I recently heard the tail-end of an interview on Sirius Radio (no idea who it was) about candidate application questionnaires when interviewing for jobs. One of the questions asked was so telling on what really motivates a potential employee. That question was simply, “what’s on your bucket list?”.
If you are unfamiliar with bucket lists, here is a quick google definition:- “a number of experiences or achievements that a person hopes to have or accomplish during their lifetime”.
So what does this question have to do with hiring employees? Take the marketing agency I’m currently with (50 person agency in Atlanta). If someone answers the bucket list question with: Own a super yacht, own a gulf stream to travel the world, have a mansion in each continent….Bucket list items like these are most likely not going to be attainable working for an agency, and as a result, we’d never be able to make someone like this happy during their career with us. What’s more likely is that they’d work for us for a few years (or less), then move in search of fulfillment of their dreams (successfully or unsuccessfully), but in that time as an employee we would have done little to effect the experiences and achievements they desire. In other words, at some point they won’t value or feel enriched with the employment experience with us.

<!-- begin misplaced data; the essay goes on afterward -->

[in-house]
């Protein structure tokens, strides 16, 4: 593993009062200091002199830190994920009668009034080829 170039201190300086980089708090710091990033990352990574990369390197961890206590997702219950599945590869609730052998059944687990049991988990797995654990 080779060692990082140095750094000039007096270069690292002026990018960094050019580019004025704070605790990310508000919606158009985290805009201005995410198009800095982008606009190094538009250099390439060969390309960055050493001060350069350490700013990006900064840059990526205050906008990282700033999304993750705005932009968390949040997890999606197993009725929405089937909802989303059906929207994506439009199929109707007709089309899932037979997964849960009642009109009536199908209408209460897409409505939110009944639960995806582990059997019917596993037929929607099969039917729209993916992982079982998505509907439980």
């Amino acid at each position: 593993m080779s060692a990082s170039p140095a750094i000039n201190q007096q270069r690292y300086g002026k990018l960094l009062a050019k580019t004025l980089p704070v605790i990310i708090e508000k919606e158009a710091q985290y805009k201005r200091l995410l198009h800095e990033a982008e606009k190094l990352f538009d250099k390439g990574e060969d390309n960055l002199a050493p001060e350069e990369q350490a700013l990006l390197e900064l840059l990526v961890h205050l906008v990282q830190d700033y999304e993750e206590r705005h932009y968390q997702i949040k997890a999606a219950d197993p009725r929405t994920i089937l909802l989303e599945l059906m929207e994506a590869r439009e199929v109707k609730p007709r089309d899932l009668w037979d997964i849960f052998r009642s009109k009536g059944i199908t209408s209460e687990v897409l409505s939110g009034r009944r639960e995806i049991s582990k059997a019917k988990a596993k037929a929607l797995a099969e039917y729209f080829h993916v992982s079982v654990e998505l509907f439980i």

On the other hand, if the candidate answers the bucket list question with: I’d like to go sky diving, fly first class one day, learn how to speak Spanish, drive a race car, live in a new city, give back to the elderly….These bucket list items are items our company can work to full-fill. If someone is performing like a rock star and we have the means to give them a certificate to go sky diving as an example, or perhaps live in a new city when the company expands into new markets, etc.; the net effect is that we are helping them enrich actual experiences they hoped to accomplish in their lifetime. Items like these (not all) are within our means and as a result you’d have an employee that’s happier and loyal. As a company, I’d rather we have an ability to positively effect an employees happiness and dreams than disappoint them during there career life journey. I’d rather give them something from there bucket list than a random bonus that has no meaning.
So next time you are interviewing someone, ask the question and see if your in a company that could actually help that person achieve some of the bucket list items. The theory I heard on the radio interview was that, if you can, hire the candidates with attainable bucket list items (not all the items, but some), then you’ll have a solid hiring experience and equally the employee will as well. I like the theory, what do you think?
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